Just back from a short family vacation to San Francisco where much fun was had. We traveled light, or at least light-ish, for this wired day and age. We took smart phones, digital cameras and iPads but we didn’t bring a laptop. For the most part, everything went well. The iPad makes a great travel companion, whether it’s providing maps for driving around the city, instant web searching for cool spots to eat or an ebook or movie for entertainment during down time at the hotel.
Apple has thankfully worked to make the process of using an iOS device the iPad without a computer easier and easier. We downloaded apps and music right to our iPads and never needed to sync anything to anything. Email is all “in the cloud,” so we could access important messages with our travel confirmations from any of our devices. It was all very smooth.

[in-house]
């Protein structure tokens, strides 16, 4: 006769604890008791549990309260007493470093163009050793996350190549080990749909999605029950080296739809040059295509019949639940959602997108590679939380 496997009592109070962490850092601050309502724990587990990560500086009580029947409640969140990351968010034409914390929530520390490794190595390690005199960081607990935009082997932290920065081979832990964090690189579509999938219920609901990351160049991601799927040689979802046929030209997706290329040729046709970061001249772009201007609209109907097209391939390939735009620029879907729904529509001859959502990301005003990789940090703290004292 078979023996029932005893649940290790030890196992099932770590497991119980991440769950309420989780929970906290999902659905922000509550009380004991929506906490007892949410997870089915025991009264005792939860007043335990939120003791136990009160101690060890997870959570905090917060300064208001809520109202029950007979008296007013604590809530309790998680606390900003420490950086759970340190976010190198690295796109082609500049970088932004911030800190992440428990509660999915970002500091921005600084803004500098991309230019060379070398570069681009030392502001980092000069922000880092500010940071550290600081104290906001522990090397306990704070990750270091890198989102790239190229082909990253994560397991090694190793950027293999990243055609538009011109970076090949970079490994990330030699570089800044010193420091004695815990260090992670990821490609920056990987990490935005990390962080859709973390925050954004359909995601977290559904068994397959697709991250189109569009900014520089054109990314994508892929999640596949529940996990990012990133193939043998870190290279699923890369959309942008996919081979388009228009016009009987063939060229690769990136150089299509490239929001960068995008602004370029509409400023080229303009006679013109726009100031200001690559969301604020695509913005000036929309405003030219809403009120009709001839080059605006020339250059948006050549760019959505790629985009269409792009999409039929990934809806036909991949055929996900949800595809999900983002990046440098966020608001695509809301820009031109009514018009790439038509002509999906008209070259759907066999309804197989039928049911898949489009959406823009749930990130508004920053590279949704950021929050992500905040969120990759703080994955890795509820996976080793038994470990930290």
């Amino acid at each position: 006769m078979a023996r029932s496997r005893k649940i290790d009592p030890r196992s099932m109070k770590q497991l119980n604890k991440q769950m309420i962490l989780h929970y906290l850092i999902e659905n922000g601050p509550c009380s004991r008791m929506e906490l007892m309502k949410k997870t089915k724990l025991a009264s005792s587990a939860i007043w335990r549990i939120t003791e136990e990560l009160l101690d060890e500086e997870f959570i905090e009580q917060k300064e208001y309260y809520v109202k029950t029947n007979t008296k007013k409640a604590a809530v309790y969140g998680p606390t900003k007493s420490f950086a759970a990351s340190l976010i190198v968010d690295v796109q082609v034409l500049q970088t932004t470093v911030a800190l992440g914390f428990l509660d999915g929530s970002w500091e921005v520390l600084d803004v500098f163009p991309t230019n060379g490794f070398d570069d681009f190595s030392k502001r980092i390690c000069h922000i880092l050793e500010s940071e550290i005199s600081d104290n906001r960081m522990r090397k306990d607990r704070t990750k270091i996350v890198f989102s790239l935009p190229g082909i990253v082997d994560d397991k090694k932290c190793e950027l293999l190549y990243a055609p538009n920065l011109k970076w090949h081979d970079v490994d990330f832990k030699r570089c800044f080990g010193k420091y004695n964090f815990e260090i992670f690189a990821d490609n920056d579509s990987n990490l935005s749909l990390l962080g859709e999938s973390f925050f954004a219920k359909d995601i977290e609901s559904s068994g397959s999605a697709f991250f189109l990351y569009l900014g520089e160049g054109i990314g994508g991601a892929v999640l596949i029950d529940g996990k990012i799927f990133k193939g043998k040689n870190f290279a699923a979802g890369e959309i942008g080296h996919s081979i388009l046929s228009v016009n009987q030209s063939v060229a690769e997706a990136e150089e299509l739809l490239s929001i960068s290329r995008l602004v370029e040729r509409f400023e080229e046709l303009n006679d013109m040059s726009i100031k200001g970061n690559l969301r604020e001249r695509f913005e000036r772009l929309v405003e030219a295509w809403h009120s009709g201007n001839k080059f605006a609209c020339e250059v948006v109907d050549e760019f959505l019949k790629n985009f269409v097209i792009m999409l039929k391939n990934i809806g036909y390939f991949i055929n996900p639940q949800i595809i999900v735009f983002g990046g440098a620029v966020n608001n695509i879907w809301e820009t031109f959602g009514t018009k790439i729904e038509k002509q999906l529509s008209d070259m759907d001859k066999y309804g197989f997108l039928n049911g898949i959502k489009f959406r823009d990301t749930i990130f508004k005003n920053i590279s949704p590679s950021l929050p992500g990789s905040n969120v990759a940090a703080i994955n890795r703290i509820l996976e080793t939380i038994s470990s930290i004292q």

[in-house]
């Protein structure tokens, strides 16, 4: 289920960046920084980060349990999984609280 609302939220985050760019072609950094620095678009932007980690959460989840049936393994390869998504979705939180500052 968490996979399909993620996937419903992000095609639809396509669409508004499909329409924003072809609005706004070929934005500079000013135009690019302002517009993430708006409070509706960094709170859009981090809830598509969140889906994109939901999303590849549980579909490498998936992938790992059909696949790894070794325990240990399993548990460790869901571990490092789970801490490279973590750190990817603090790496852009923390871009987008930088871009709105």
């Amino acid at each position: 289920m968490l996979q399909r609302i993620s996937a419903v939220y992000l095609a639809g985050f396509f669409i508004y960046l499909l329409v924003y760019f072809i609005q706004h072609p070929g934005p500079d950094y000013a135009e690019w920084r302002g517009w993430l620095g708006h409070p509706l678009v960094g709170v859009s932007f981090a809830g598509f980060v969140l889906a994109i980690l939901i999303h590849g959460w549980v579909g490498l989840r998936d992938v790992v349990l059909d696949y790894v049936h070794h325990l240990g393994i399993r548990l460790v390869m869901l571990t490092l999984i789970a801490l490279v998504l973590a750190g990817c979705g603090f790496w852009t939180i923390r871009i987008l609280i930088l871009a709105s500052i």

On our first day tooling around the Bay Area in our throwback, sky blue Crown Victoria, we wanted to find Bette’s Ocean View Diner in Berkeley. An iPad 3 with built-in LTE and GPS proved a trusty navigational aid taking us over the Bay Bridge and right onto 4th Street, Berkeley’s more swich shopping district away from the UCal campus. My wife, Whitney Connaughton, is an expert at parking honking large vehicles so we nimble-y parallel parked despite crowded conditions. Unfortunately, by 9 o’clock on a Saturday morning, the wait at Bette’s (which really does have the world’s best pancakes) was over an hour. So we had to make due with the excellent Mexican style Cafe M around the corner. I was snapping photos mainly with my Samsung NX200, a relatively pocketable mirrorless digital camera that takes very fine shots. Later, we checked out the college campus, grabbed some amazing doughnuts in Oakland and headed back to San Fran for a burger and shake dinner.